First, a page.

Finally, in keeping with traditional criticisms, some maintain that raising New Hampshire’s minimum wage will reduce employment. However, the most recent, high quality studies on the relationship between state minimum wages and employment levels find little evidence to suggest that raising New Hampshire’s minimum wage will produce job losses. For instance, a 2010 study, also conducted by Dube, Lester, and Reich, examined state minimum wage increases during the period from 1990 to 2006 using data from nearly 300 bordering counties that had differentials in their minimum wages. It concludes that: “[our] estimates suggest no detectable employment losses from the kind of minimum wage increases we have seen in the United States…”[ix] Another study by a similar set of authors was published in 2011 and focused more narrowly on teen employment. It determined that: “… minimum wage increases – in the range that have been implemented in the United States – do not reduce employment among teens.”[x]
Due to legislative inaction and the corrosive effects of inflation, New Hampshire’s current minimum wage comes up short in a number of ways. It trails behind the rest of New England, stands below prior levels in terms of real purchasing power, and leaves workers struggling to get by. Accordingly, raising the minimum wage and ensuring it is adjusted for the cost of living in future years would help families make ends meet, boost sales at local businesses, and put New Hampshire on a path towards an economy that works for everyone.
[i] NHFPI calculations based on data from the US Bureau of Labor Statistics and US Department of Labor
[ii] See, for instance, Kurtzleben, Danielle, “50 Years Later, a War Over the Poverty Rate,” US News & World Report, January 6, 2014.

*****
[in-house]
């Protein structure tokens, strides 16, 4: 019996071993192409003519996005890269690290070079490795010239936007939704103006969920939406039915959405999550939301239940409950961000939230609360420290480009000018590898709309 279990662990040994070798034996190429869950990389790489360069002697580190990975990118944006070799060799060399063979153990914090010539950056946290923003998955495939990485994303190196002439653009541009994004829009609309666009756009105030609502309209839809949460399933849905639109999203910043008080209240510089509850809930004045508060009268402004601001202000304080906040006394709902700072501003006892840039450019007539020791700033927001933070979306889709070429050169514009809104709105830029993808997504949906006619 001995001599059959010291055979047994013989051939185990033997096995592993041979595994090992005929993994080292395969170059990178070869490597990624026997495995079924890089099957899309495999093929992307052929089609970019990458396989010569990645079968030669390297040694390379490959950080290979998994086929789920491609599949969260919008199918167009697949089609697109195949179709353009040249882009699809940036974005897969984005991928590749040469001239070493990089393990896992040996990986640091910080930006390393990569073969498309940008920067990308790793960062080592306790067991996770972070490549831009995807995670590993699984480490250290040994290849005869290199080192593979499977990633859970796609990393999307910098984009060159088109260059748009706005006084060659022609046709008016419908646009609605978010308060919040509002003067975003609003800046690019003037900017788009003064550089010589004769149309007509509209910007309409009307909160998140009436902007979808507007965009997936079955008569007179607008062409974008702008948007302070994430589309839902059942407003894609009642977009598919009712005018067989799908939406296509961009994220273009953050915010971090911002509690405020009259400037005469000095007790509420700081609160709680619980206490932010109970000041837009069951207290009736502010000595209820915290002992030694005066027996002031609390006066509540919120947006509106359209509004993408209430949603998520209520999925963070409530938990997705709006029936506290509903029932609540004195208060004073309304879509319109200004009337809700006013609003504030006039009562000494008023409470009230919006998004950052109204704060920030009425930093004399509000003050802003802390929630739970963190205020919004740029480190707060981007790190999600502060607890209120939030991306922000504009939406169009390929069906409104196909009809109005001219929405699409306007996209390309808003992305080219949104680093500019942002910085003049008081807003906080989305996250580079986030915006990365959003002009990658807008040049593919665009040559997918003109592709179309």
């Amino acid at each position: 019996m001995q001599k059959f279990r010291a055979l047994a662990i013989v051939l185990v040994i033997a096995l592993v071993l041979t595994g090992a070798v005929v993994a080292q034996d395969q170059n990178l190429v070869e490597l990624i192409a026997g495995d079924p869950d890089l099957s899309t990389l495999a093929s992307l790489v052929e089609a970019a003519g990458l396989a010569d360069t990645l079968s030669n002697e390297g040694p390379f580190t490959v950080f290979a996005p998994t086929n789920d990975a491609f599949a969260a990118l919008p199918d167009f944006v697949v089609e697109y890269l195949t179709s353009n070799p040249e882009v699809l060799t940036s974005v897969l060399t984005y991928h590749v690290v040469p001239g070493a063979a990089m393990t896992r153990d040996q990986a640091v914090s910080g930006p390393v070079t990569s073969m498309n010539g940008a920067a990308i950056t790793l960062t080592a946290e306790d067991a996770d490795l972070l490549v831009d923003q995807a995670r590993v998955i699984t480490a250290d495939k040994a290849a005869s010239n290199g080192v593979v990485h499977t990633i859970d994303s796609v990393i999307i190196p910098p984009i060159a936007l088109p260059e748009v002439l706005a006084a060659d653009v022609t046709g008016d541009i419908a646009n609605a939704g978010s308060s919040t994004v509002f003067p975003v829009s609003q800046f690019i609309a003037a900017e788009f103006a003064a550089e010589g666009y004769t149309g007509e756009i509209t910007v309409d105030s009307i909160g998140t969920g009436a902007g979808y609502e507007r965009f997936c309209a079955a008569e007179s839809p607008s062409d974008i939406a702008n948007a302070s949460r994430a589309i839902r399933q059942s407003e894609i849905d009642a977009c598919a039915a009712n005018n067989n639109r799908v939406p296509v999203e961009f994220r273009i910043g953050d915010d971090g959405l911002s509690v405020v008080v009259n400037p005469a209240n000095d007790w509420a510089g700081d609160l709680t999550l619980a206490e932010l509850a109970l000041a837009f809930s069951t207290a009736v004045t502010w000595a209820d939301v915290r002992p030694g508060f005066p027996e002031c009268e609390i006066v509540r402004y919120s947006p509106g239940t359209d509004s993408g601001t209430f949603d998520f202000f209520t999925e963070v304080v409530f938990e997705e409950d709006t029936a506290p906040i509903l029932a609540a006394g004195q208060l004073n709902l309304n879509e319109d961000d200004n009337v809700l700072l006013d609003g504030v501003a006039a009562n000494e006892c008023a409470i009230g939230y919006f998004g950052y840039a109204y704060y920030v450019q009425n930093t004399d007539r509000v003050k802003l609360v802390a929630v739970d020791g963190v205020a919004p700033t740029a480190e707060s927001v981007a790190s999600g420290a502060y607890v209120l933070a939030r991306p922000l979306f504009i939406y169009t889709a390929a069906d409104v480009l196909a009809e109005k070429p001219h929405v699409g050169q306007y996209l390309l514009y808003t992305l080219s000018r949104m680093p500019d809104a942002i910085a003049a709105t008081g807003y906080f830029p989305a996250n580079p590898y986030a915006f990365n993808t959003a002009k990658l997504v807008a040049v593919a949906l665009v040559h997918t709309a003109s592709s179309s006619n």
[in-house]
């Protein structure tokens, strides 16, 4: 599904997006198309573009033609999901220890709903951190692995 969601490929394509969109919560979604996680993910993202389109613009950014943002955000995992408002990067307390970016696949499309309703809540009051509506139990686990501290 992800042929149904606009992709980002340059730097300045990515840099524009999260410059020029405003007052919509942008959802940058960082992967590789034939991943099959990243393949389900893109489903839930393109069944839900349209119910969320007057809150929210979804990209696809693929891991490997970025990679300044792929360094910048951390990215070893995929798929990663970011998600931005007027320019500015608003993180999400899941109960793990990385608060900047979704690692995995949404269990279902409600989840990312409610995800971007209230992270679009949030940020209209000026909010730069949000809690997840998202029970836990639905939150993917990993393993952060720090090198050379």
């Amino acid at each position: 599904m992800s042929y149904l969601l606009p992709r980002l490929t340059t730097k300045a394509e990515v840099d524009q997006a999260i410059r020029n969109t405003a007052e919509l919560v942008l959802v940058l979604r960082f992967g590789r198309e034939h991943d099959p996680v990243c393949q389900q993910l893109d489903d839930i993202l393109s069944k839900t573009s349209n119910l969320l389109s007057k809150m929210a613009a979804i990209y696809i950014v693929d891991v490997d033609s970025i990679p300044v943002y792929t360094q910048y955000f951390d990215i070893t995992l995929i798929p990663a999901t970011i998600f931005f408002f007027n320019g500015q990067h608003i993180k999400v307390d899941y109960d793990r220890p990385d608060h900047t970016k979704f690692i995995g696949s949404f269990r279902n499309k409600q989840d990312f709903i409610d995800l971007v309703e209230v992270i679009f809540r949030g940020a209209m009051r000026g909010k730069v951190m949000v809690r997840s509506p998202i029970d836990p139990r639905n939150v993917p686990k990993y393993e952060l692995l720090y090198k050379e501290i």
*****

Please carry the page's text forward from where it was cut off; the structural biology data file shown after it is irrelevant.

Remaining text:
[iii] “Senators Elizabeth Warren, Dick Durbin call for minimum wage increase,” Springfield Republican, February 10, 2014; “Override bids leave most LePage vetoes standing,” Portland Press Herald, July 10, 2013
[iv] See National Conference of Legislatures (NCSL), State Minimum Wages, at http://www.ncsl.org/research/labor-and-employment/state-minimum-wage-chart.aspx for more details.
[v] Under EPI’s analysis, indirectly affected workers have a wage rate just above the new minimum wage (between the new minimum wage and the new minimum wage plus the dollar amount of the increase in the previous year’s minimum wage). For more on EPI’s methodology, see Shierholz, Heidi. 2009. Fix It and Forget It: Index the Minimum Wage to Growth in Average Wages. Economic Policy Institute, Briefing Paper #251.
[vi] Aaronson, Daniel, Sumit Agarwal, and Eric French, The Spending and Debt Responses to Minimum Wage Increases, Federal Reserve Bank of Chicago, February 2011
[vii] Schmitt, John, Why Does the Minimum Wage Have No Discernible Effect on Employment?, Center for Economic Policy Research, February 2013, p. 21.
[viii] Dube, Arindrajit, T. William Lester, and Michael Reich, “Minimum Wage Shocks, Employment Flows and Labor Market Frictions,” Institute for Research on Labor and Employment, University of California Berkeley, April 6, 2012, p. 2
[ix] Dube, Arindrajit, T. William Lester, and Michael Reich, “Minimum Wage Effects Across State Borders: Estimates Using Contiguous Counties,” The Review of Economics and Statistics, November 2010, p. 945-964.
[x] Allegretto, Sylvia, Arindrajit Dube, and Michael Reich, “Do Minimum Wages Really Reduce Teen Employment? Accounting for Heterogeneity and Selectivity in State Panel Data,” Industrial Relations, Vol. 50, No. 2, April 2011.
More at NHFPI’s Strengthening New Hampshire’s Minimum Wage resource page.